Not restricted to the theoretical realm of philosophic thought, process ontology very much informs architect and theorist Bernard Cache’s stance in his work on the creation of structures. An alignment with process ontology certainly inspires Cache’s concept that “in no case does the identity of a site preexist, for it is always the outcome of a construction”[11]; for Cache, no destination has a predetermined future or path along which it necessarily will or must follow, much like the Deleuzian concepts of individuals as in a constant state of becoming (Deleuze, never one for humanism, would argue that architectural sites are no different than animals, than humans, than flowers…). Architecture is an art form that plays a prominent role in the A-Z Living Spaces – small, self-contained home modules in which an inhabitant has access to everything she or he needs – of Andrea Zittel and in Marina Abramovic’s durational performance pieces, and is another space to which one can apply Deleuzian concepts surrounding this ontology of becoming. Noticing that “Zittel’s aspiration to ‘new kinds of situations’ seems to parallel a broader trend[. T]he proposals she (Zittel) receives at Socrates—for “Interstate” as well as for other exhibitions—increasingly reflect ‘a notion of public art that is not monumental but rather changing and ephemeral’,”[12] Zittel’s collaborator Alysan Baker reflects on the notion of the nomadic (or, in Deleuzian terms, “the smooth”) in contemporary art as offering potentials for becoming and transition.

For the three female artists in question, process ontology offers a chance to recognize the outcome of each lived experience as uncertain and unpredictable, especially Montano’s Seven Years of Living Art, in which the artist wore a different color every year and lived in a room of the same color for seven years; Abramovic’s experiments in duration and consciousness with The House with the Ocean View (2002-2003); and Zittel’s hope to create “wonderful experiences that are completely unpredictable”[13] with her A-Z Pocket Property and her A-Z Living Units. In constructing the first of her home units, Andrea Zittel believed “that when I made that piece and I had everything perfected that [would] solve all of my problems" of living in the confined space of a storefront in Brooklyn. However, once she was done with the first unit she discovered that was perfect and there was nothing left to do to it, I felt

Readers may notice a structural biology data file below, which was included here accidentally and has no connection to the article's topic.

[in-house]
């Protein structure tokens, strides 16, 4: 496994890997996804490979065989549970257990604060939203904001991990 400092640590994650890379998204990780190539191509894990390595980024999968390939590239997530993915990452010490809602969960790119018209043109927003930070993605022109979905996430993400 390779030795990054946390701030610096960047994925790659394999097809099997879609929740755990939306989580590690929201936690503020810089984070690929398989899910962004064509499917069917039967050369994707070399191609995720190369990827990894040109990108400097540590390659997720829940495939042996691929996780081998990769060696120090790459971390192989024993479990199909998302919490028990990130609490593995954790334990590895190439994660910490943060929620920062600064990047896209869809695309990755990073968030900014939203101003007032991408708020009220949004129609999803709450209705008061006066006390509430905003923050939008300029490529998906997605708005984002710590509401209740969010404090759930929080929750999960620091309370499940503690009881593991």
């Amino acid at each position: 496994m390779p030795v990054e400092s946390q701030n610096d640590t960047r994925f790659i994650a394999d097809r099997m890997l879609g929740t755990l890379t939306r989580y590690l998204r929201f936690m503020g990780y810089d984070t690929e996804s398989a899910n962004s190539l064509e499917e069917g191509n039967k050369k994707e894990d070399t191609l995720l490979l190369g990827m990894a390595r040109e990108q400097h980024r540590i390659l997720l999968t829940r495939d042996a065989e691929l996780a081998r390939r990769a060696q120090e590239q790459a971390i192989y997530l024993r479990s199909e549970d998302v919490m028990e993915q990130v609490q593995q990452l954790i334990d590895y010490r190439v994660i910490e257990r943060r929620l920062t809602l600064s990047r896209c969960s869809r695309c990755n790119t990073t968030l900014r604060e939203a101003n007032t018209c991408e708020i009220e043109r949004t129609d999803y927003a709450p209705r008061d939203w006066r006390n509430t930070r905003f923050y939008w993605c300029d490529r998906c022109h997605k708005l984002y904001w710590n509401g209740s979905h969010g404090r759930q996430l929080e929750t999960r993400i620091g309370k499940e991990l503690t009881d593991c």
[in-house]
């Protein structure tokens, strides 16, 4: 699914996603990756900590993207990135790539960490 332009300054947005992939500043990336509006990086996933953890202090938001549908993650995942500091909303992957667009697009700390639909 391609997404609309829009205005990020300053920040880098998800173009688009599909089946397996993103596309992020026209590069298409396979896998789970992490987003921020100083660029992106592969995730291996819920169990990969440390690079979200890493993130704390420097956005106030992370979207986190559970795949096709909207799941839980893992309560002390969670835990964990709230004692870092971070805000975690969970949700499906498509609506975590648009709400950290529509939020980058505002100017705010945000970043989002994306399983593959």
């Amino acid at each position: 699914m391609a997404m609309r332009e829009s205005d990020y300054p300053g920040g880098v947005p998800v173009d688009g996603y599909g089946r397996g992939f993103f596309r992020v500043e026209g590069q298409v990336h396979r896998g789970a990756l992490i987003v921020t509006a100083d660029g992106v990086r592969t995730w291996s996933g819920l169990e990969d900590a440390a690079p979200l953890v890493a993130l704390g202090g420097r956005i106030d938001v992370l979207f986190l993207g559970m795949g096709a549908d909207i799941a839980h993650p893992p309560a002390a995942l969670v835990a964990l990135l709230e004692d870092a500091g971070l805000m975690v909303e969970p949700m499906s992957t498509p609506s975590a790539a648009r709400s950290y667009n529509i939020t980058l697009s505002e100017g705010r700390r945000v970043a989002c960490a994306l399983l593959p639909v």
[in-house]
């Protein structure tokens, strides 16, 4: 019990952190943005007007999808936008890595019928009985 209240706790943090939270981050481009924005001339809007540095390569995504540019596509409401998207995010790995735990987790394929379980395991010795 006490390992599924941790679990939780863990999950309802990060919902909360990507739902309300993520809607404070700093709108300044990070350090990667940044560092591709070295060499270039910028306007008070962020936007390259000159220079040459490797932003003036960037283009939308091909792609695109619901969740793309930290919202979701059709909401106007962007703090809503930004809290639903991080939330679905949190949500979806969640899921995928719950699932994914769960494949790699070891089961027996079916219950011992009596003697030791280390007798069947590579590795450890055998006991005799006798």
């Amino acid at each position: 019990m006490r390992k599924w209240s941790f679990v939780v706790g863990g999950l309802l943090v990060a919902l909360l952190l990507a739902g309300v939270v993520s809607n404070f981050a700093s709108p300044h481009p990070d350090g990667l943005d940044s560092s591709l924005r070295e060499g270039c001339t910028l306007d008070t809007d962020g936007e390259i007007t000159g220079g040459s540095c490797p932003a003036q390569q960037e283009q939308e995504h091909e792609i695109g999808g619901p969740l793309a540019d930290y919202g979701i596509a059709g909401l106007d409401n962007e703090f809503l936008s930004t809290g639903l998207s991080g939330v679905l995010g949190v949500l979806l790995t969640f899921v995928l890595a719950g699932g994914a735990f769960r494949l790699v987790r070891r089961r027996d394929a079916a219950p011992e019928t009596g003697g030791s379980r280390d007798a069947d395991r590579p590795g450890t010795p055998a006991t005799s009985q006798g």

completely despondent, very listless and depressed. At that
point...I had this revelation that no one really wants perfection;
that we're obsessed with perfection, we're obsessed with
innovation and moving forwards, but what we really want is
the hope of some sort of new and improved or a better

When Zittel set out to execute the performance of A-Z Pocket Property in which she lived on a prefabricated, floating island in Denmark by herself for one month, she liked the idea of “not really knowing beforehand if it’s going to be a great experience or a horrible one”;[15] this spirit of conducting tests mirrors the ways that Abramovic “considered performance art a laboratory for experiments in consciousness.”[16] Zittel’s Pocket Property enterprise was a dance with isolation in its purest sense – except, of course, if we are to account for the friends who joined her to film the experience for a day.[17]

In mentioning this fact of video recording that performance artists tend to employ when documenting their work, one cannot ignore the discussion of live performance versus recorded performance – in fact, Phelan holds true to the notion that, at least in terms of Abramovic’s House, “the potential for the event to be transformed in unscripted ways by those participating (both the artists and the viewers) makes it more exciting,”[18] something that arguably cannot occur when re-watching of the video of an event. A video of an artistic performance, most likely edited down for length, does not bear witness to the complete experience of becoming through which the artist is moving both in front of and with an audience. When deciding to document her seven days of performances for Seven Easy Pieces (themselves re-performances of the works of other artists such as Vito Acconci, Valie Export, and Gina Pane), Abramovic asserted “that her purpose in hiring the famous documentary filmmaker (Babette Mangolte) to record every minute of the total forty-nine hours was to avoid “repeating the mistakes of the ’70s” in failing to attend to such details.”[19] But, as Phelan would argue, “performance cannot be saved, recorded, documented or otherwise participate in the circulation of representations of representations: Once it does so, it becomes something other than performance.”[20] In fact, one must question whether not recording those performances in the 1970s was actually a failure of these artists or in fact an acknowledgement of that which Phelan insists. Tending to agree (and I am certain that Deleuze would as well) with Phelan, moving away from a focus on the recorded representations of the work of these artists will offer a more true depiction of the duration-based experiences of becoming explored by Montano, Abramovic and Zittel.